One of the probable causes of mass adoption of Islam in medieval Bosnia was the fact that the bogomils suffered from extreme harassment and persecution by the Bosnian king and clergy during those times. It forced them to seek protection of Ottoman Empire. They had many points of intersection between their religion and Islam. For example, they rejected the worship of Mary, the institution of baptism and all kinds of the clergy. They considered that icons, statues and images of saints and relics were idolatry. Their churches were modest and simple. They turned down the church bells. Like Muslims believed that Jesus was not crucified. They didn’t drink alcohol and sought to certain asceticism, praying five times a day. They often kneeled to express thanks to God. Therefore, we can say that the ideas of Islam were organic for them.
129 years passed between the creation Bosnian (1463) and Bihać Sanjaks (1592). The population of Bosnia was turning into Islam gradually. The adoption also was increasing in Herzegovina. The extant records of the monks dated 1509 show that many Orthodox Christians willingly accepted Islam, because of poor church organization, a large number of Bogomils and crypto-Bogomils on that territory, and the impact of cities in other parts of Bosnia.
What else could explain the mass adoption of Islam?
The adoption of Islam provided a better status in society, opened opportunities for promotion and education. Many Bosnians held leadership posts in the Ottoman administration, the army and so on. A striking example is Sokollu Mehmed Pasha.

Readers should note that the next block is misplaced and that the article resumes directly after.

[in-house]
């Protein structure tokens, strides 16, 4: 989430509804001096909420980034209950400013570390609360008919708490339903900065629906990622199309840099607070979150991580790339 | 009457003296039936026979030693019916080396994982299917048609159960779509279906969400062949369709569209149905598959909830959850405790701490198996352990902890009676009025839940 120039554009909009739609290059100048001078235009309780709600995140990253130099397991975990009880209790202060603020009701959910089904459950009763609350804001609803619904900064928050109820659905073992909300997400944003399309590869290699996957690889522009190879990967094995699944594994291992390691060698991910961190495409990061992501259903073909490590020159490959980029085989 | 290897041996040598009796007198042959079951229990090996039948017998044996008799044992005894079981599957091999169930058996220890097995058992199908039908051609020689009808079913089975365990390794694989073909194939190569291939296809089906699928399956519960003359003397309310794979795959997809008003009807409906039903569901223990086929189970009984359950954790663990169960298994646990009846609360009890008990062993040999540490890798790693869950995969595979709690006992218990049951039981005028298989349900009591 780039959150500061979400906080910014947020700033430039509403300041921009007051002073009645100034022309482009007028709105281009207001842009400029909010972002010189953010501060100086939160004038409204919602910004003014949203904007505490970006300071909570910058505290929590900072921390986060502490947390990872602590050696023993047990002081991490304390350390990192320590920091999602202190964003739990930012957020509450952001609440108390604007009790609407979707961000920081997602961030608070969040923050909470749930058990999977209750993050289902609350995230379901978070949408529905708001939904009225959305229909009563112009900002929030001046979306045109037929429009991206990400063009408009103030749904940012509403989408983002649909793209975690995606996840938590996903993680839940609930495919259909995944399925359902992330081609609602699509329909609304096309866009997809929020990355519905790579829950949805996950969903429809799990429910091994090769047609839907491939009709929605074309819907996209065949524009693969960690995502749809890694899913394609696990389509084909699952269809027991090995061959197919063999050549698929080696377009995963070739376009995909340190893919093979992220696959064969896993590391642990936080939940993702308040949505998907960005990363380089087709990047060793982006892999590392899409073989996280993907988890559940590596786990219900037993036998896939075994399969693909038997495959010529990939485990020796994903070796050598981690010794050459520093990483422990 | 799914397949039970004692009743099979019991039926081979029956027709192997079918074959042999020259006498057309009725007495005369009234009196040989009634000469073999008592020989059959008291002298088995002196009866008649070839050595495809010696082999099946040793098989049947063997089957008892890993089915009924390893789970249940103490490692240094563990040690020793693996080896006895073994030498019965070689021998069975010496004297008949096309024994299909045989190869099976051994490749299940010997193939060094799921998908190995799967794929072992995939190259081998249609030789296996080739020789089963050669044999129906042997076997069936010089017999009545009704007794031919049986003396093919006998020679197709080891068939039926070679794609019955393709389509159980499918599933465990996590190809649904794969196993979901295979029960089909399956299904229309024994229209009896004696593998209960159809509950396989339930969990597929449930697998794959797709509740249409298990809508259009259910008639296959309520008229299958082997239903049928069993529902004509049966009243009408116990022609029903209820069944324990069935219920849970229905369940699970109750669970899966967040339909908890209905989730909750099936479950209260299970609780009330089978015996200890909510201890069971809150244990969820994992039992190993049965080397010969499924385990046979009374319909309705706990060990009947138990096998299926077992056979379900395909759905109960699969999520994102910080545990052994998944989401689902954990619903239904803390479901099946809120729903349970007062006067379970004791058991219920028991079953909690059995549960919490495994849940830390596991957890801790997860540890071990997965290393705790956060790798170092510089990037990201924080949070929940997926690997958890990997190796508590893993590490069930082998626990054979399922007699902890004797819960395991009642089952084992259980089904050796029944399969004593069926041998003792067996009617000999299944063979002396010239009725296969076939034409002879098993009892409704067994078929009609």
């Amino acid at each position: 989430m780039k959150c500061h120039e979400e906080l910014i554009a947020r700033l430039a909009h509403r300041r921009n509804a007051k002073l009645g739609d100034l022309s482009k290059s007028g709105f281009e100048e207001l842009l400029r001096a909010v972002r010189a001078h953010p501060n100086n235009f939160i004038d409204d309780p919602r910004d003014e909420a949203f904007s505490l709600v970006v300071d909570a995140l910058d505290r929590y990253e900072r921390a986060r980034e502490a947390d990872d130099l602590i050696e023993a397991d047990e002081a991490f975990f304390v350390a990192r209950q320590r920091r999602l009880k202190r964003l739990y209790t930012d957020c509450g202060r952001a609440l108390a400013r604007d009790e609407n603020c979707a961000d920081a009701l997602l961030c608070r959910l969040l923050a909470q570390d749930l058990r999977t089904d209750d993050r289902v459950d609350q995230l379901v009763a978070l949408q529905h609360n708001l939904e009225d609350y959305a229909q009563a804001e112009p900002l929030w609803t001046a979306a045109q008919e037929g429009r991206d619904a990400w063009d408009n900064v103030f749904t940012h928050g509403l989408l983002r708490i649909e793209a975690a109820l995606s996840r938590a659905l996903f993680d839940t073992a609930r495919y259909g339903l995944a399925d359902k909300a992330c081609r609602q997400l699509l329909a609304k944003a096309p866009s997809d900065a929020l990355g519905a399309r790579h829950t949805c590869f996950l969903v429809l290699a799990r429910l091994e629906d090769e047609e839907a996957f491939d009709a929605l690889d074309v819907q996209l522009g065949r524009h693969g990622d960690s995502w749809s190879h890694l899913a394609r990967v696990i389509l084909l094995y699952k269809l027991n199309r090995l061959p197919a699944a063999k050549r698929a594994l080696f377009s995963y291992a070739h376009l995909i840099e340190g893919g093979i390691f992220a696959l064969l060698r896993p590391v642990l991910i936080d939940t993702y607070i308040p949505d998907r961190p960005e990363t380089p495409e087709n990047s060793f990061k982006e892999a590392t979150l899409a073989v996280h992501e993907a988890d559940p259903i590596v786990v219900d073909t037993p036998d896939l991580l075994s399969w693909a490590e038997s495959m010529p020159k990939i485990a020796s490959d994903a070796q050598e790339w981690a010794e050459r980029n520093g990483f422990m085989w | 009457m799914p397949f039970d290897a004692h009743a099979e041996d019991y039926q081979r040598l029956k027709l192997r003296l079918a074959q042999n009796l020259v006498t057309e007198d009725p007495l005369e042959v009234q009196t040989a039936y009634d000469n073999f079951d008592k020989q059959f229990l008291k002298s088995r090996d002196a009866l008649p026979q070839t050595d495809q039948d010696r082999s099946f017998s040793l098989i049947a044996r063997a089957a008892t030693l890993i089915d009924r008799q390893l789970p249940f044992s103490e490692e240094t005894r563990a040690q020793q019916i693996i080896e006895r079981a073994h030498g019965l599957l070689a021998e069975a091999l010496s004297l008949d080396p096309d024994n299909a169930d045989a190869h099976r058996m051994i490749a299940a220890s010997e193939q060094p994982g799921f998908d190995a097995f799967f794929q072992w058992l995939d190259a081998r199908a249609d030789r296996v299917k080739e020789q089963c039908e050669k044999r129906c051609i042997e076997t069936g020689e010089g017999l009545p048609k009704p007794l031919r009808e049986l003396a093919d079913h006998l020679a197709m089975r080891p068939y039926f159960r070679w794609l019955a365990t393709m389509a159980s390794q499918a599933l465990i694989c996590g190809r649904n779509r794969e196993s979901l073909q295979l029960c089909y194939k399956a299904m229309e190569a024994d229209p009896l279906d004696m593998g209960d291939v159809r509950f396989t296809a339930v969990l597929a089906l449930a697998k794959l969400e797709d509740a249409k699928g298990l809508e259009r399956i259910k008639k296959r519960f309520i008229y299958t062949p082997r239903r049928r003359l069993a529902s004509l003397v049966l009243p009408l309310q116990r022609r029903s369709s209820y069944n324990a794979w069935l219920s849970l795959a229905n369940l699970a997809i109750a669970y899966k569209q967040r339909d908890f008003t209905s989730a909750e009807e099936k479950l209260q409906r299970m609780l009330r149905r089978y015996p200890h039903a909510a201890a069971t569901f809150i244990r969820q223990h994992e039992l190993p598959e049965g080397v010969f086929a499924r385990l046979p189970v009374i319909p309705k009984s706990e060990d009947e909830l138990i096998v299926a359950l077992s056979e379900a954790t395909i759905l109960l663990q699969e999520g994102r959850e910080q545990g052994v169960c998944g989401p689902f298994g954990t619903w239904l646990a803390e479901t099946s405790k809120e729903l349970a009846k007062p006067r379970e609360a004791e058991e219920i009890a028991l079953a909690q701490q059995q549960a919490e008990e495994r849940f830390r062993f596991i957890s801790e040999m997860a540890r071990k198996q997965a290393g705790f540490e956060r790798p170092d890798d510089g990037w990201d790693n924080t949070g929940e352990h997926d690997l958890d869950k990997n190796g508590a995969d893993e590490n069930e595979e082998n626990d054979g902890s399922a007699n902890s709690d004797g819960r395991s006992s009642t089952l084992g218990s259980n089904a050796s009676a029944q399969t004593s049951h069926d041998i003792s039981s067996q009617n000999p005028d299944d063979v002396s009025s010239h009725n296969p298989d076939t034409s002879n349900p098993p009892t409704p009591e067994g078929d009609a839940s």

All serious researchers of this phenomenon have rejected the theory of forced conversion to Islam of Bosnian population. As a result of studying of primary sources, a lot of modern historiographers consider that adoption of Islam by population was difficult, non-violent and prolonged, due to a number of reasons. Also they rejected the theory that nobility converted to Islam only in order to preserve their property.
The Muslim majority had been forming for more than 150 years (up to the first half of the XVII century). Without a doubt, the principles of mass conversion to Islam in Bosnia should be found in a particular religious situation before the Ottoman period.
Historically, Bosnian Slav Muslims didn’t have their own full-fledged statehood until the early 1990s. Immediately after the World War I and the fall of the Austrian Empire, Muslim Bosnians were a part of Kingdom of Serbs, Croats and Slovenes under severe pressure from Serbian nationalism.
Almost half a century of communist rule led to significant secularization of the Muslim population of Bosnia and Herzegovina. Before the war of the 1990s, about 10% of the population considered themselves atheists, agnostics or "deists." The majority of Muslims didn’t do more than visiting the mosque on the major holidays and performing such rituals as circumcision, naming of babies, weddings and funerals.